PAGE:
Google+ The Norris Files: 2009


Super V trail at Mt Glorious

I took the new bike racks for a spin up to Mt Glorious today to ride the Super V trail. I was a little nervous at first that I was going to see the bike come flying of the roof but they worked fine. I didn't notice any extra wind noise, the only difference was some rattling epecially when on rough sections of road

I got to Mt Glorious around 08:30am and parked the car just of Mt Glorious Rd near the concealed entry to the Super V track. The start of the track is only a couple of hundred metres past the cafe and the exit point from the track is 2km's further up the tarmac. However, in between is 24km of rough dirt track and nightmare hill climbs

You enter the forest through a gate onto Joyners Ridge Rd (dirt road) at around 650m elevation. Within a few metres you are in dense rainforest where it's extremely dark and beatufully cool. Palms and fig trees are everywhere and the bird calls are racous. As if an invisible line is drawn in the dirt I exited the rainforest and started a 7 km descent to the 4 ways where Joyners Ridge Rd meets England Creek Rd. The downhill section is very rough and strewn with branches that make perfect derailuer snappers.

I took it easy and kept a careful eye out for snakes however, I still managed to ride right over the middle of what I thought was a 'branch' but in reality was a snake. My front wheel was nearly on it before I realised what it was so I couldn't avoid it. It must have been a fairly placid snake because as far as I could tell it didn't raise its head at all. I rode on a bit then got of my bike and walked back to see what type of snake it was but it had already slithered of into the bush.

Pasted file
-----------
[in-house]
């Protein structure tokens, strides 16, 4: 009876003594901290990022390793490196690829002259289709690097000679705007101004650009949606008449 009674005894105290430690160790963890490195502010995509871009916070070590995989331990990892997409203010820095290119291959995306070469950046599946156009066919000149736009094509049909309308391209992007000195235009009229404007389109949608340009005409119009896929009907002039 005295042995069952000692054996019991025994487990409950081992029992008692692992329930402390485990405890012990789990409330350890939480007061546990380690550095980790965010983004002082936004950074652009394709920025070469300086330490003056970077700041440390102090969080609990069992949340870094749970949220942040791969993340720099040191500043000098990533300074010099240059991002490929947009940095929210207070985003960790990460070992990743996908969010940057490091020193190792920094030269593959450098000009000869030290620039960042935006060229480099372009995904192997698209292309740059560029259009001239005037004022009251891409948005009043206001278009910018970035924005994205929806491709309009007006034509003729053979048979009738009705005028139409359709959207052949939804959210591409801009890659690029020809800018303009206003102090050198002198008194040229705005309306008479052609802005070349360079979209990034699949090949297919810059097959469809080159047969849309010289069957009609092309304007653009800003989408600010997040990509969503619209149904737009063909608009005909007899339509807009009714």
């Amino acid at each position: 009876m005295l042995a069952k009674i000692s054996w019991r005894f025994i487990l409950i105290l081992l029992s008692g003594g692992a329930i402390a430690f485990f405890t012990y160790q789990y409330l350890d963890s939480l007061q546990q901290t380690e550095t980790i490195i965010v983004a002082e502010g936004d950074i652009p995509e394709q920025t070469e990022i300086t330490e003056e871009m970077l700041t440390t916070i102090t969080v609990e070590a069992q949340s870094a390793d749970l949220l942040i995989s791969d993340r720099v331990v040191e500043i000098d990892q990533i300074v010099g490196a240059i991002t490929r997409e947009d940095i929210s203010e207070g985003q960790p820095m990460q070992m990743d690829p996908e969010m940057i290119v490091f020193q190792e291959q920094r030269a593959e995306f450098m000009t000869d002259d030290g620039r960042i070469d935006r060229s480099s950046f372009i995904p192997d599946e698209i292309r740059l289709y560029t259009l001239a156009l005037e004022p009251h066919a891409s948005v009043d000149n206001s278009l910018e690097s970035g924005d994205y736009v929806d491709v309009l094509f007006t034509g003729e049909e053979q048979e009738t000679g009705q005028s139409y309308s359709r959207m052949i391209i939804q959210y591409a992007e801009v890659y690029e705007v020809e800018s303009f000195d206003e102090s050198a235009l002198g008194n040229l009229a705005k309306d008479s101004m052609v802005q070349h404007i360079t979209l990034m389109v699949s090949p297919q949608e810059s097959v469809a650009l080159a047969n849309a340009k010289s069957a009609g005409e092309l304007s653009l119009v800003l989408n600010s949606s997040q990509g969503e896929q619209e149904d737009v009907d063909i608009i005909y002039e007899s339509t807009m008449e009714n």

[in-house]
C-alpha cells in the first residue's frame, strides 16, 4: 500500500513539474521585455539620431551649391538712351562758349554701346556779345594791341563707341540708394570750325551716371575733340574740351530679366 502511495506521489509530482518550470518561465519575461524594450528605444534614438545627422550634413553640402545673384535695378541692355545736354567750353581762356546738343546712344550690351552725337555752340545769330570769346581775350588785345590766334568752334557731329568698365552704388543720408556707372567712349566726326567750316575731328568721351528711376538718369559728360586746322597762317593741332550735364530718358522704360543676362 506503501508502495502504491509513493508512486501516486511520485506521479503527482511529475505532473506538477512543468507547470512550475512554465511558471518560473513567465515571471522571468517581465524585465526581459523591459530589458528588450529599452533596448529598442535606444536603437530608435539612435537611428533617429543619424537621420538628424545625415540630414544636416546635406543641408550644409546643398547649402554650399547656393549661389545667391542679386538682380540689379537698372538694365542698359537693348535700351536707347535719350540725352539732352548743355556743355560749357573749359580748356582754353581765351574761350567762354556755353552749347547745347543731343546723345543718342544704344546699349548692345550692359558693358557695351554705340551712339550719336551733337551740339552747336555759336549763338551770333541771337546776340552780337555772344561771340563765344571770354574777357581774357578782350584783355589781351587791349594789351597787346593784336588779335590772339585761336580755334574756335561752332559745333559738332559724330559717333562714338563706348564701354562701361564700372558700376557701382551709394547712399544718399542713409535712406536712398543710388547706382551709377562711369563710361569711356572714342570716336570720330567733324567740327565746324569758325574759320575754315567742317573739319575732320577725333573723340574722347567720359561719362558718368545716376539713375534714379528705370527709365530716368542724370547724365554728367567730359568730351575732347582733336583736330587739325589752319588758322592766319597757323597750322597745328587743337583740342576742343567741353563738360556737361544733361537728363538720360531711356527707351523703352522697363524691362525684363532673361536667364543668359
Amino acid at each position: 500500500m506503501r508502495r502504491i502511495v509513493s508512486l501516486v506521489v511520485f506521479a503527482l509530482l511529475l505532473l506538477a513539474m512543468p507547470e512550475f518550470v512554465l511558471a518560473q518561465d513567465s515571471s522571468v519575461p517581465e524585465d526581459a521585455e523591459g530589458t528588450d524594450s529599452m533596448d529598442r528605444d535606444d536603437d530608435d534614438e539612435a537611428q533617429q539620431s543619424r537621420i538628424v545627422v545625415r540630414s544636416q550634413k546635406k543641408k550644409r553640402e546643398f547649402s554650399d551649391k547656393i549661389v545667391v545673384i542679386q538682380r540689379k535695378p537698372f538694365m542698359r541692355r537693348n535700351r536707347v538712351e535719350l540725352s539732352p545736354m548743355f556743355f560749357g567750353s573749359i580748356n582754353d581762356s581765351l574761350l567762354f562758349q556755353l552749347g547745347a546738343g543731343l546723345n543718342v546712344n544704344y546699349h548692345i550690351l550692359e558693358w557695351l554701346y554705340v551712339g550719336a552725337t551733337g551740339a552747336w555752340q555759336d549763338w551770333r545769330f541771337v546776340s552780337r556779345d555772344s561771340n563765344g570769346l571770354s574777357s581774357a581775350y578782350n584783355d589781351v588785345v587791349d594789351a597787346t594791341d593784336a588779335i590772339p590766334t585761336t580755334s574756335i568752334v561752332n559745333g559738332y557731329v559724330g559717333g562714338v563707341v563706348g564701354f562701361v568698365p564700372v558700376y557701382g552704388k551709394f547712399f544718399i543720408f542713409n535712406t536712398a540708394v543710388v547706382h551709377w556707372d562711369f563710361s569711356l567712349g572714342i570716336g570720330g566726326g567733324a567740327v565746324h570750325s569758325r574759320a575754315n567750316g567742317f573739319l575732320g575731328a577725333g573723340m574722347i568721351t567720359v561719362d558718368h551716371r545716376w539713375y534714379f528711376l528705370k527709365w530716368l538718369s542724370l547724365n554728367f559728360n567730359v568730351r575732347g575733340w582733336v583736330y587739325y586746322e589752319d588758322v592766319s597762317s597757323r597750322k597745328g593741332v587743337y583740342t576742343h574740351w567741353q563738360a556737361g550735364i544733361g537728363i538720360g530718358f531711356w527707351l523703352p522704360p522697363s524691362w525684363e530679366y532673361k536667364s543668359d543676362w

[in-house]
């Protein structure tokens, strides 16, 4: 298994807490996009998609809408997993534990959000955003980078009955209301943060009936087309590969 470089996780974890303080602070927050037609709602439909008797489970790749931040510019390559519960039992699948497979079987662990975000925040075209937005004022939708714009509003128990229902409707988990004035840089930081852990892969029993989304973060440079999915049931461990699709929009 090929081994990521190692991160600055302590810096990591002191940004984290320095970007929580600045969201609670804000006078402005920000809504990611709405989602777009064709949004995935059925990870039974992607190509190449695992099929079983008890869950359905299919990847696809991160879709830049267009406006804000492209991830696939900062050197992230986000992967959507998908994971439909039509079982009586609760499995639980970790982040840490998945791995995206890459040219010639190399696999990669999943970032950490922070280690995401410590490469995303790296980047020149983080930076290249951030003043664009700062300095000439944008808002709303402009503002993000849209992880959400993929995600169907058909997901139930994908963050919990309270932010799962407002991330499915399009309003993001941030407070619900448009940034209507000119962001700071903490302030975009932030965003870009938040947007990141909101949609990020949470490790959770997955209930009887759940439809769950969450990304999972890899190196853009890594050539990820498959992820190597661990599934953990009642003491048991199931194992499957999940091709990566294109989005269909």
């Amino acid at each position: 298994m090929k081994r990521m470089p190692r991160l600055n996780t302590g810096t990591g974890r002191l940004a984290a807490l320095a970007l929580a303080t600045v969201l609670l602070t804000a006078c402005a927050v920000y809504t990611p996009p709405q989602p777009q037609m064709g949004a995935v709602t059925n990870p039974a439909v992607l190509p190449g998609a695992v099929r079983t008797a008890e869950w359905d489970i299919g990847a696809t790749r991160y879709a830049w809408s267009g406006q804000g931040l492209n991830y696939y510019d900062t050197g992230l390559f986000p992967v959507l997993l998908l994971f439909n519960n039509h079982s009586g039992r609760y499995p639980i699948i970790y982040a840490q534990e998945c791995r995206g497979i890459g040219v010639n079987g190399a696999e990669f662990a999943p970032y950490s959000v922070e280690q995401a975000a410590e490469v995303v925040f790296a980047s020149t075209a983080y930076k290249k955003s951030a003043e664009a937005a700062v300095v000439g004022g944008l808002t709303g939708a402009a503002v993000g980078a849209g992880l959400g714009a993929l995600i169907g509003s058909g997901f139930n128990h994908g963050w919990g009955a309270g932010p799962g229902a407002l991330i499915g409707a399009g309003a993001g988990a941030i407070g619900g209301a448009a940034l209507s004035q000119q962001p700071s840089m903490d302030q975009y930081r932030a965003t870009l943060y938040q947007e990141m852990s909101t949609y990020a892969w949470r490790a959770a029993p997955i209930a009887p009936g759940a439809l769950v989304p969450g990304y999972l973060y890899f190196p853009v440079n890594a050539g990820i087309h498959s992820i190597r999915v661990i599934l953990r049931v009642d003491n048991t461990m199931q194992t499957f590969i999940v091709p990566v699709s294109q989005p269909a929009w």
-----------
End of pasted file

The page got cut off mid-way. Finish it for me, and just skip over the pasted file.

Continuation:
Turning right at the four ways I enjoyed some more descending down to England Creek crossing. Here there is a small camp area on the right just after the concrete crossing over the creek. This is England Creek Crossing and immediately after this there is a huge climb up Northbrook Mt to Lawton Rd. At this stage I was about 150m elevation now. Leaving the camp site you ride for a couple of hundred metres before the trail turns hard left and up. At the start of the climb there are some beehives and the bees took a liking to the smell of my sweat and the sugary water in my backpack. I had to drop the bike and run up the hill a little way with 3 or 4 bees after me. Eventaully I headed back down the hill and picked up the bike and scurried away.